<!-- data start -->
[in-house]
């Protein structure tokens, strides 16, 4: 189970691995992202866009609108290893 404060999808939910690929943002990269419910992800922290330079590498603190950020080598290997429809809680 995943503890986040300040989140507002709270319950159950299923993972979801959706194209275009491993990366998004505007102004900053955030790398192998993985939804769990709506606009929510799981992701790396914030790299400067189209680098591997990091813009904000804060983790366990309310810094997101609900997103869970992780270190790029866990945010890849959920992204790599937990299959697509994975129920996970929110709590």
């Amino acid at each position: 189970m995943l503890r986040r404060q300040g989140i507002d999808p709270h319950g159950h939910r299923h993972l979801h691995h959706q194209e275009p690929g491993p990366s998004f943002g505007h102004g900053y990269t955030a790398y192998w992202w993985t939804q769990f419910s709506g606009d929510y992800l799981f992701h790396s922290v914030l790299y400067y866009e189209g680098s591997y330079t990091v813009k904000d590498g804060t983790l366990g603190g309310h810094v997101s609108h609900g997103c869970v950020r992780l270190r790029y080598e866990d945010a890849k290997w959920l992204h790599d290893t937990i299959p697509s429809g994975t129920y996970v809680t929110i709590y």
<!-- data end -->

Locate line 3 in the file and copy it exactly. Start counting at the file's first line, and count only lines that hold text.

């Amino acid at each position: 189970m995943l503890r986040r404060q300040g989140i507002d999808p709270h319950g159950h939910r299923h993972l979801h691995h959706q194209e275009p690929g491993p990366s998004f943002g505007h102004g900053y990269t955030a790398y192998w992202w993985t939804q769990f419910s709506g606009d929510y992800l799981f992701h790396s922290v914030l790299y400067y866009e189209g680098s591997y330079t990091v813009k904000d590498g804060t983790l366990g603190g309310h810094v997101s609108h609900g997103c869970v950020r992780l270190r790029y080598e866990d945010a890849k290997w959920l992204h790599d290893t937990i299959p697509s429809g994975t129920y996970v809680t929110i709590y």